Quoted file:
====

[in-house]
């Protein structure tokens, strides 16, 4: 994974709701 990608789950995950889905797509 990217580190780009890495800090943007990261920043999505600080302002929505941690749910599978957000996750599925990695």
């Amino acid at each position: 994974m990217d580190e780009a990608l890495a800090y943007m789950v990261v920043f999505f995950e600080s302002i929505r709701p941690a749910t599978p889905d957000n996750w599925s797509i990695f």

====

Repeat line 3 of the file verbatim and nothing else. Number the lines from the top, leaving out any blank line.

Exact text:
């Amino acid at each position: 994974m990217d580190e780009a990608l890495a800090y943007m789950v990261v920043f999505f995950e600080s302002i929505r709701p941690a749910t599978p889905d957000n996750w599925s797509i990695f």